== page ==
What federal funding for civics reveals about American political discourse
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The impeachment inquiry into President Donald Trump is generating debate about checks and balances, presidential versus congressional power and just what requirements the Constitution lays out for impeachment.
That means it’s a hot topic for discussion in the classroom of Oumar Diallo, who wrangles a 12th grade American government class at Paul Laurence Dunbar High School in Washington, D.C.
“We do our absolute best to mingle contemporary events into the curriculum, just so it’s more relatable to the kids,” Diallo said. For the impeachment discussion, he said, “We used the [President Bill] Clinton case as a case study. And the goal of the activity was to have the kiddos indicate where in the Constitution one can refer to in order to find out what it would take for a president to be impeached. And they found out how loose the language was.”
These are tough questions for even constitutional scholars, let alone high schoolers. According to the Annenberg Civics Knowledge Survey, only about 40% of Americans can name all three branches of government, and about 20% can’t name even one. The group does find the vast majority of Americans know Congress can impeach the president. But many education experts worry a recent lack of focus on civics education has people at a disadvantage for the details.
“Very few people in the United States understand the [political] system,” said Charles Quigley, executive director of the Center for Civic Education. “And that’s a major problem with people consuming what’s going on now, with the move to impeach the president and so forth, that people don’t even know how impeachment works.”
Quigley’s group is one of the few that still receives some federal funding to provide civics training to teachers and students, in addition to free resources for classrooms. It just received two competitive grants from the Department of Education.
The vast majority of money for school programs comes from state and local governments, but the federal story reveals a trend, according to Ted McConnell, executive director of the Campaign for the Civic Mission of Schools.
As recently as the early 2000s, McConnell calculates the federal government spent around $40 million a year on civics programs. But 2010 was a turning point. Congress changed how some education programs were funded, shifting more dollars toward STEM (science, technology, engineering and math) education, leaving subjects like civics scrambling for what was left over. Now the federal government spends just $4 million a year on civics, compared to almost $3 billion a year on STEM.
That’s $54 per school child in this country [for STEM] as opposed to the very paltry amount of about five cents per student spent on civics.Ted McConnell, executive director of the Campaign for the Civic Mission of Schools
“That’s $54 per schoolchild in this country [for STEM] as opposed to the very paltry amount of about five cents per student spent on civics,” McConnell said.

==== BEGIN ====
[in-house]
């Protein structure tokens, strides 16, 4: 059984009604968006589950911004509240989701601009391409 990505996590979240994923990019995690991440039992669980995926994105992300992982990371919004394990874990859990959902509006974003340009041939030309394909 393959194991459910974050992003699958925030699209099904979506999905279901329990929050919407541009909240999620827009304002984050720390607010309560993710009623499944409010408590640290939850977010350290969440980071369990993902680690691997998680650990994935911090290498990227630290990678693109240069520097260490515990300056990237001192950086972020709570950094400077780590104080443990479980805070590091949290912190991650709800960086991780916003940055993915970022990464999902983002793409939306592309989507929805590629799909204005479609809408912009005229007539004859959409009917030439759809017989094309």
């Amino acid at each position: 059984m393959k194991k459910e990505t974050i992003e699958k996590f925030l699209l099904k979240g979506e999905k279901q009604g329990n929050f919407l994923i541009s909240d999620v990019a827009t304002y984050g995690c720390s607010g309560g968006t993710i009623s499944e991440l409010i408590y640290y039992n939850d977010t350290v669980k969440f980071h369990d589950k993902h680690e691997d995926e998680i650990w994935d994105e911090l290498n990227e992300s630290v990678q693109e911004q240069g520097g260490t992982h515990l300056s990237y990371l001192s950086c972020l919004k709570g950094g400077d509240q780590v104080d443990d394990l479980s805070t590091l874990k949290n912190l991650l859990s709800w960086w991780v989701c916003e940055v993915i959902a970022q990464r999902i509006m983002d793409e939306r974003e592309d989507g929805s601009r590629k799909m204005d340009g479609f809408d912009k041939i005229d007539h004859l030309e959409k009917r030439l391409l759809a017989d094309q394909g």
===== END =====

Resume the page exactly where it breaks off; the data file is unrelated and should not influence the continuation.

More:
This has classrooms relying on free resources provided by the many nonprofits and other groups working in civics education, most of whom receive their funding from foundations and grants, such as the Center for Civic Education. Many teachers still use “Schoolhouse Rock” as a teaching aid.
Civics has always received a lower share of federal dollars than many other subjects, and states and local school districts are in a rough spot when it comes to finding resources and time to squeeze in civics when standardized testing and the job market demand other skills.
“As a country, we don’t train students in STEM as well as other high-performing countries. There’s no question we need to do better by our students in terms of preparing them for the economy they’re going to graduate into and preparing them for the jobs of tomorrow” said Catherine Brown, a senior fellow at the Center for American Progress. She was part of a team that took a state-by-state look at civics education in 2018. “I wouldn’t argue that we should cut back on STEM. But there’s also no question that we need to teach students to be informed citizens, and it’s part of what it means to be an American.”
The quality of civics training for students can vary greatly by school district and by state. But according to a 2018 survey of school principals by the Education Week Research Center, most school leaders said they were spending “too little” time on civics and said “that their top civics-related challenge is the pressure to focus on other subjects because they are tested or emphasized.”
Several states, including Illinois this year and Massachusetts last year, are revising laws to put more emphasis on civics education. A bill introduced in the U.S. House of Representatives in January would channel another $30 million toward teaching kids about how the American government works, including practical applications of that knowledge.
The practical aspects of civics knowledge is the focus for teacher Oumar Diallo in Washington, D.C.
“My goal in this class is not for the kiddos to cite and recite the United States Constitution, but to at least know … where to go to refer to your rights and whatnot,” he said.
Diallo said all the talk of impeachment will inform an upcoming lesson on the executive branch and just how checks and balances work in practice.
Reporting assistance provided by Christian Buckler.
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